Summer holidays are a perfect opportunity to re-read old favourites and I picked this one off my self this week; almost impossibly, I found that I enjoyed the book even more than the first time I had read it.
This is the outstanding debut novel by one of my favourite authors, Frank Cottrell Boyce. The plot revolves around the Cunningham brothers, Anthony who is in Year 6 and Damian, who is in Year 5 and is told through the voice of Damian although he constantly refers to the way his older brother would have framed the story. On one level the story is about the brothers’ attempts to deal with a bag of stolen bank notes that they have found in the fields near their new house – which has many hilarious consequences. However, there is another layer to the story which is about a family coming to terms with the death of their mother, and the different ways that the two boys deal with this is beautifully portrayed.
Anthony, who considers himself to be a wheeler-dealer, is very blatant about using the fact that that their mum has died to “get stuff” whereas Damian is obsessed with the lives of saints and constantly refers to the patron saint of whatever situation he finds himself in. You soon realise that he is hoping that one of the saints has spoken to his mum. Frank Cottrell Boyce manages to write about this situation with an amazing blend of humour and sympathy so that you can completely understand each boy’s perspective.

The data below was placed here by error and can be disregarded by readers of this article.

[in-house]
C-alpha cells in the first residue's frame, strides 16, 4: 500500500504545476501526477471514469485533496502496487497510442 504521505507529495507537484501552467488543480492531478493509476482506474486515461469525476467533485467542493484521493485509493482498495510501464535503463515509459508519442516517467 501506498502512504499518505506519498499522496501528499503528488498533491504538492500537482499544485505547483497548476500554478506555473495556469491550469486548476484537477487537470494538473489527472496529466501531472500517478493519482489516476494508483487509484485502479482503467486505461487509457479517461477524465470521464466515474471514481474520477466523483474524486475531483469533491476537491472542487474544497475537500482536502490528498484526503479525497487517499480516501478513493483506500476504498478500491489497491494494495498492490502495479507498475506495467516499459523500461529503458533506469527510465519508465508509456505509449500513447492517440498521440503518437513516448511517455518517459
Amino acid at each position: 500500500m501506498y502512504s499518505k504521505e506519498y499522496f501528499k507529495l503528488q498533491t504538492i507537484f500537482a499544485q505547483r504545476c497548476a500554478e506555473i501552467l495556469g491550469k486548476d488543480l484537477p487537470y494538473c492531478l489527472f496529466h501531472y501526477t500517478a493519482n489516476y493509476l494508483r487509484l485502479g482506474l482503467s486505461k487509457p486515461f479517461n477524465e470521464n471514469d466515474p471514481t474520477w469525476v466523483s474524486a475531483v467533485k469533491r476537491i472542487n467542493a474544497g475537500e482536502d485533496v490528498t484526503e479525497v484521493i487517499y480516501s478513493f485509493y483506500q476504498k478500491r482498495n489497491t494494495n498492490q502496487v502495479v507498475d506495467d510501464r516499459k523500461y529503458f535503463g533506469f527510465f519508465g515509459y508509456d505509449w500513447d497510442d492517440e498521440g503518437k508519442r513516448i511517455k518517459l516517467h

After they find the bag of money Anthony just wants to spend it on consumer goods and in contrast Damian wants to “do good” with the cash. One of my favourite parts of the book is when Damian shoves seven thousand pounds through the letterbox of the Mormon neighbours because he thinks they will give the money to the poor. He is subsequently shocked when he sees the long list of electronic goods that they buy with the money and realises that he has misunderstood them.
I don’t want to give away too much more of the plot, but this is an extremely enjoyable story which I would encourage you to read (along with all the other books Frank Cottrell Boyce has written); he surely has the patron saint of writers on his side! 5 out of 5 stars.